His particular brand of straight-forward pessimism and disapproval sets him apart from most beer bloggers, and has earned him a level of notoriety in the beer world: Earlier this year, a local brewpub invited him in to brew a “real” session beer playfully called Ding the English Bitter. That was the good. The bad? When a recent post on women in craft beer was met with such disdain and vitriol in the comments, he temporarily deleted the entire thing.

He’s a polarizing character, and someone who I suspected was largely misunderstood. So, I reached out to him last week for a quick email Q&A to find out what makes him tick. Here’s what he had to say:

[edited for style and format]

How do you generally receive feedback on Twitter and blogs?

“Do you mean what’s my reaction to the feedback? If so, I’m always glad to receive it as long as it’s civil.”

Do you feel like you’re making a positive impact when it comes to promotion of real session beer and cask ales?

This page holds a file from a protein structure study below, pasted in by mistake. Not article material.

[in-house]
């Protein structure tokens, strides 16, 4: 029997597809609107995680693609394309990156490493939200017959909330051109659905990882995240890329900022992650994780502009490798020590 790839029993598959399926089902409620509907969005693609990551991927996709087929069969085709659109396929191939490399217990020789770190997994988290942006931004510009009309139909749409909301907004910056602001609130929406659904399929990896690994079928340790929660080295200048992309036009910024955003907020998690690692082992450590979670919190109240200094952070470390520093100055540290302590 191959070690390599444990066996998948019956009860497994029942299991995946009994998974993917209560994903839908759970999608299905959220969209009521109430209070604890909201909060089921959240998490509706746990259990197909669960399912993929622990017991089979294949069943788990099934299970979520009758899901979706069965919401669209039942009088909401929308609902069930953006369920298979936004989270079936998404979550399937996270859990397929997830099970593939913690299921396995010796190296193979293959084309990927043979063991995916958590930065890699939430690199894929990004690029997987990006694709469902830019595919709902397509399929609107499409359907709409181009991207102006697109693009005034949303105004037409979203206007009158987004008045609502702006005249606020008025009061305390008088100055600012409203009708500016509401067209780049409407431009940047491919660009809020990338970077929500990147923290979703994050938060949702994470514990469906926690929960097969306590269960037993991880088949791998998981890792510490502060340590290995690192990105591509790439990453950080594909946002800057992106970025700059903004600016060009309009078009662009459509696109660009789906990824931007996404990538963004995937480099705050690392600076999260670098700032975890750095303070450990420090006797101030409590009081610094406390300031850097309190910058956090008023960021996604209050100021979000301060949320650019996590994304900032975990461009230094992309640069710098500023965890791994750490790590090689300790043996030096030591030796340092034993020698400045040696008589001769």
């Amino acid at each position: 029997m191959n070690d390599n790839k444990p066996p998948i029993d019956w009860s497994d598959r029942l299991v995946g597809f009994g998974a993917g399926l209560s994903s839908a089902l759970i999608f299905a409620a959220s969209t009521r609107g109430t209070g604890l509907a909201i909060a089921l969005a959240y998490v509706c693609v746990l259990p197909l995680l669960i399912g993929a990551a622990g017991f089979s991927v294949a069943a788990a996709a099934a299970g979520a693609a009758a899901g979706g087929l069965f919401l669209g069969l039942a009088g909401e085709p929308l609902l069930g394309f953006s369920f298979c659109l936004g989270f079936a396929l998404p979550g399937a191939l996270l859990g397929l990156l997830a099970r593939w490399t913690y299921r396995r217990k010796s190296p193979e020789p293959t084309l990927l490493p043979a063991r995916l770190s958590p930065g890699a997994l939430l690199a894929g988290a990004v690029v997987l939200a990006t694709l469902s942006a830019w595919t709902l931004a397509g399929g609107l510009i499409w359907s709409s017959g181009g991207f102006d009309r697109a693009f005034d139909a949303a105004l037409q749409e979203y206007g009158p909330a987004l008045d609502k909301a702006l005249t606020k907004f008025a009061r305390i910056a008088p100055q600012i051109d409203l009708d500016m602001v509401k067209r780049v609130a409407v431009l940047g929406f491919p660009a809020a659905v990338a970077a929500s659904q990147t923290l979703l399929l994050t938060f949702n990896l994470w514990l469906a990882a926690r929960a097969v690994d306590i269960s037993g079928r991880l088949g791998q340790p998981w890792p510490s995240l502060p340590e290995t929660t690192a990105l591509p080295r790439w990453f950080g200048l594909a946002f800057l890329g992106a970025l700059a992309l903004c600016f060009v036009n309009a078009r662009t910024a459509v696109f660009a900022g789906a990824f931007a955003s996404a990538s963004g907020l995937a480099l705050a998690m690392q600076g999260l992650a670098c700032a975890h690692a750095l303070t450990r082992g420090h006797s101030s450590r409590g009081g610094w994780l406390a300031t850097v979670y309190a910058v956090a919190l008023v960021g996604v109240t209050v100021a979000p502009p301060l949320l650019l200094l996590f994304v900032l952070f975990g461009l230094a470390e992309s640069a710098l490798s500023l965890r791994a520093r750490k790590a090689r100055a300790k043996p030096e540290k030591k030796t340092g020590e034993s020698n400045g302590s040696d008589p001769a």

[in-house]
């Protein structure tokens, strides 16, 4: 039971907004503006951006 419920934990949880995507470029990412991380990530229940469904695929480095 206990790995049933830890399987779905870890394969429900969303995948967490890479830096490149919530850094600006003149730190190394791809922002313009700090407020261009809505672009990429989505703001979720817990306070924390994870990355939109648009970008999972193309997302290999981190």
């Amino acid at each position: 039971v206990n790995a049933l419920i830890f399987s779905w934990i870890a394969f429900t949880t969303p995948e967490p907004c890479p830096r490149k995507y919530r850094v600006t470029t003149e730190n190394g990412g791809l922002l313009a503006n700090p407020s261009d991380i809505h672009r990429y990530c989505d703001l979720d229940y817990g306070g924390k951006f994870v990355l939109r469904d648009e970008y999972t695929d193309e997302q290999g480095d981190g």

“Maybe, maybe not, but that’s not really my concern. I see myself as an educator as opposed to an advocate. I’m not trying to get more session beer and cask ale in the USA, I’m just trying to educate people about what proper session beer and cask ale is! I’m not interested in America becoming a new haven for cask and session ale, if I want that, then I’ll go home. I think this is where I am misunderstood; trying to encourage cask ale and session beer in the USA is not my goal—telling people what they should be doing, is.”

What motivates or drives you to be an active contributor in the online beer community? Do you have an end goal in mind for your activism?

“As I have said above, education. I have no agenda other than getting people to understand what real ale and session beer actually is. I’m not a typical ‘activist’ in that regard, I see myself as a conduit for information and an educator. There’s no goal here for me, because I don’t believe America can ever give me what I want, so it’s certainly not my goal to attempt to convert the country to something that it can never be.”

Do you think other bloggers often misunderstand you or your position on topics like session, cask and craft beer culture? If so, where do you think that misunderstanding originates?